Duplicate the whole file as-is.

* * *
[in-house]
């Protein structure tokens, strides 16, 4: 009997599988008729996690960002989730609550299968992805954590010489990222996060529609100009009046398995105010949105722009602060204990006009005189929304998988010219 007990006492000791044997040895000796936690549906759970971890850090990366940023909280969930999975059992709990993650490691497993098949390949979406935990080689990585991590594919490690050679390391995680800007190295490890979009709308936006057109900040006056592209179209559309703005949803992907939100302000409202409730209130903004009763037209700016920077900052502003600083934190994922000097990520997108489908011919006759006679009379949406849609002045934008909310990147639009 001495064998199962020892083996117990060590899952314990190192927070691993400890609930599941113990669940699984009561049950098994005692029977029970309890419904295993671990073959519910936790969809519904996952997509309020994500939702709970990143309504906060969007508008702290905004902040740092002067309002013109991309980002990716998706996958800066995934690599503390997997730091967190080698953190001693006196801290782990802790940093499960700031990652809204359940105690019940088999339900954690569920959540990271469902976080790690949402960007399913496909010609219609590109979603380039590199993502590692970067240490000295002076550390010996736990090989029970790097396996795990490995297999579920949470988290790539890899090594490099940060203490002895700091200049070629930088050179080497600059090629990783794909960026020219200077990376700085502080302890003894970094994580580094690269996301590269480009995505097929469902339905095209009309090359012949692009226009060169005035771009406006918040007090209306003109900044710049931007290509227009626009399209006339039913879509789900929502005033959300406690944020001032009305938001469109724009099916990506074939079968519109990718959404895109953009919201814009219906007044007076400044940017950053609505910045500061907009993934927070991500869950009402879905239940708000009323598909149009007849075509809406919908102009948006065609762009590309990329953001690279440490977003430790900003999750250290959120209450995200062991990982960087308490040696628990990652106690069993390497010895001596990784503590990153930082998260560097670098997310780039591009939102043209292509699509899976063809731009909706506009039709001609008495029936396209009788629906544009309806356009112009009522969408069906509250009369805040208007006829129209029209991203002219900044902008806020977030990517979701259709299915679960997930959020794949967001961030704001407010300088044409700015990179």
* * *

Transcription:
[in-house]
């Protein structure tokens, strides 16, 4: 009997599988008729996690960002989730609550299968992805954590010489990222996060529609100009009046398995105010949105722009602060204990006009005189929304998988010219 007990006492000791044997040895000796936690549906759970971890850090990366940023909280969930999975059992709990993650490691497993098949390949979406935990080689990585991590594919490690050679390391995680800007190295490890979009709308936006057109900040006056592209179209559309703005949803992907939100302000409202409730209130903004009763037209700016920077900052502003600083934190994922000097990520997108489908011919006759006679009379949406849609002045934008909310990147639009 001495064998199962020892083996117990060590899952314990190192927070691993400890609930599941113990669940699984009561049950098994005692029977029970309890419904295993671990073959519910936790969809519904996952997509309020994500939702709970990143309504906060969007508008702290905004902040740092002067309002013109991309980002990716998706996958800066995934690599503390997997730091967190080698953190001693006196801290782990802790940093499960700031990652809204359940105690019940088999339900954690569920959540990271469902976080790690949402960007399913496909010609219609590109979603380039590199993502590692970067240490000295002076550390010996736990090989029970790097396996795990490995297999579920949470988290790539890899090594490099940060203490002895700091200049070629930088050179080497600059090629990783794909960026020219200077990376700085502080302890003894970094994580580094690269996301590269480009995505097929469902339905095209009309090359012949692009226009060169005035771009406006918040007090209306003109900044710049931007290509227009626009399209006339039913879509789900929502005033959300406690944020001032009305938001469109724009099916990506074939079968519109990718959404895109953009919201814009219906007044007076400044940017950053609505910045500061907009993934927070991500869950009402879905239940708000009323598909149009007849075509809406919908102009948006065609762009590309990329953001690279440490977003430790900003999750250290959120209450995200062991990982960087308490040696628990990652106690069993390497010895001596990784503590990153930082998260560097670098997310780039591009939102043209292509699509899976063809731009909706506009039709001609008495029936396209009788629906544009309806356009112009009522969408069906509250009369805040208007006829129209029209991203002219900044902008806020977030990517979701259709299915679960997930959020794949967001961030704001407010300088044409700015990179």